Equinor said on Oct. 11 it will invest nearly 5 billion Norwegian crowns (US$549 million) to build floating turbines to supply power to several North Sea oil and gas platforms, in a move that will allow the Norwegian firm to cut carbon emissions.
The 88-megawatt (MW) capacity project, called Hywind Tampen, consisting of 11 turbines, would meet about 35% of electricity needs at the Gullfaks and Snorre fields, Equinor said.
The project will allow Equinor to reduce CO2 emissions from gas turbines on offshore installations by about 200,000 tonnes per year, an equivalent of emissions from 100,000 cars every year, the company added.
Though Equinor had presented preliminary plans for the Hywind Tampen project last year, the decision to go ahead with the investment was only made on Oct. 11. The cost estimate was unchanged from projections made in 2018.
The Norwegian government earlier this year agreed to provide 2.3 billion crowns in financial support, in addition to 566 million crowns provided by the industry’s NOx fund.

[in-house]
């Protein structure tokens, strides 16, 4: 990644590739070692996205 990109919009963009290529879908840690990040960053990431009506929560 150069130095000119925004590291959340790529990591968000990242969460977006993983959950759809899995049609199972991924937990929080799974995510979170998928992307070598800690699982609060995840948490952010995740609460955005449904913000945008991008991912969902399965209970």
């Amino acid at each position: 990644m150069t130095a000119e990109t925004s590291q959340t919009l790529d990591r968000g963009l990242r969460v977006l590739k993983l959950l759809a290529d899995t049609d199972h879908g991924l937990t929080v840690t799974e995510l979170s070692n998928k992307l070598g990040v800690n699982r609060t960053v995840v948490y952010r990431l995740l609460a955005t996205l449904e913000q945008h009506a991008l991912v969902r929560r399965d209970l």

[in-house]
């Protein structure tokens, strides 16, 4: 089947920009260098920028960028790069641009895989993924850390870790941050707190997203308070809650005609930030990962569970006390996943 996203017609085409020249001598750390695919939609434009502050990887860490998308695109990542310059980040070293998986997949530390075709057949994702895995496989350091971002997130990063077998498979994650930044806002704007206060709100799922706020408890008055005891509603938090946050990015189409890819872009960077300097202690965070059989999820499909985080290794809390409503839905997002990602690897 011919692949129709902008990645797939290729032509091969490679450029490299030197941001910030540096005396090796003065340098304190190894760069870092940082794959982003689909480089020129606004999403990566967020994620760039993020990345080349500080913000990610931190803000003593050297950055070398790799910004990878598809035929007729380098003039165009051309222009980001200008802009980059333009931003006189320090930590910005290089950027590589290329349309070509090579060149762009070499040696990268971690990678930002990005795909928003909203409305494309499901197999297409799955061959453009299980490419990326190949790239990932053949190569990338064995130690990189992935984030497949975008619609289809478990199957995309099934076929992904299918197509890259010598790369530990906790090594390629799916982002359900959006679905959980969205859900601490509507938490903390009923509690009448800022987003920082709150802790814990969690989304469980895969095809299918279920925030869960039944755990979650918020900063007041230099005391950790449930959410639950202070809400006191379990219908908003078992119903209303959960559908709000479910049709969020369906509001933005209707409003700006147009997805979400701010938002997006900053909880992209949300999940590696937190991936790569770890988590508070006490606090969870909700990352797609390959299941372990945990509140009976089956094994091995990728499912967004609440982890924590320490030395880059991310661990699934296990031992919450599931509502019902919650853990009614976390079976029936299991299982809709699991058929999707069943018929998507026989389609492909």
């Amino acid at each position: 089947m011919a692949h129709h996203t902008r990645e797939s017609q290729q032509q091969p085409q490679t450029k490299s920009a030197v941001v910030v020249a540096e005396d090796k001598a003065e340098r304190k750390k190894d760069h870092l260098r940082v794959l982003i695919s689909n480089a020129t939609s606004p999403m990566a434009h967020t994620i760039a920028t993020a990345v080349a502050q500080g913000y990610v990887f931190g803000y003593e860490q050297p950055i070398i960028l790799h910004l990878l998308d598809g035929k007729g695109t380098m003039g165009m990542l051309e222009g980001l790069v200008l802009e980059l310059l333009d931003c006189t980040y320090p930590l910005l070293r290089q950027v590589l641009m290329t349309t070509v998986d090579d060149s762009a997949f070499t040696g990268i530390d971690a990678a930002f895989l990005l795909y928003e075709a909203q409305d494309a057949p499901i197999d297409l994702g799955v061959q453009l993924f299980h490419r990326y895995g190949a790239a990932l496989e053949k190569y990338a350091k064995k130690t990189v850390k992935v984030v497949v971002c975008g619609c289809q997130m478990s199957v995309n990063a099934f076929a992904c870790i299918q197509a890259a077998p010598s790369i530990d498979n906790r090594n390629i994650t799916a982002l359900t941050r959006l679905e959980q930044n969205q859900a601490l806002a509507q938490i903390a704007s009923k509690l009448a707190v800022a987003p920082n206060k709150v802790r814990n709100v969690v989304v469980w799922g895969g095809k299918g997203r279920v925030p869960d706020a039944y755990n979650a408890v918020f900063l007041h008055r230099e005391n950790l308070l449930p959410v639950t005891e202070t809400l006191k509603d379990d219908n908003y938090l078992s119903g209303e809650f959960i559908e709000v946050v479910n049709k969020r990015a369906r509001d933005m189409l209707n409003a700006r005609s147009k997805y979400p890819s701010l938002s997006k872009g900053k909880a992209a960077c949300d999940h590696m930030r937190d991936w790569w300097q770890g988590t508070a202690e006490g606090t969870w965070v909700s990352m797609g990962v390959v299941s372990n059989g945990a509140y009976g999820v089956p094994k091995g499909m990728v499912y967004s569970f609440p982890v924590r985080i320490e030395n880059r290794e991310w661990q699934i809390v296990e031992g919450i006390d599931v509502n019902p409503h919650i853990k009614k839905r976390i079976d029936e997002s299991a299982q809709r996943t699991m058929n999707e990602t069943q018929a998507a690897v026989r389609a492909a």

Equinor’s partners in the two licenses are state-owned Petoro, OMV, Idemitsu, Wintershall Dea, Eni’s subsidiary Vaar Energi and Exxon Mobil.
Last month, Exxon Mobil had agreed to sell its stakes off Norway, including in the Snorre license, to Vaar Energi.
($1 = 9.1108 Norwegian crowns)
The approach leverages sound waves to give operators eyes inside their wellbores.
The company said output would reach about 2.2 billion cubic feet per day of sales gas by 2036, with an associated 425 million cubic feet per day of ethane.
Shell also said Amberjack Pipeline Co. has signed a dedication and connection agreement with Chevron's Gulf of Mexico anchor project, which is expected to produce oil in 2024.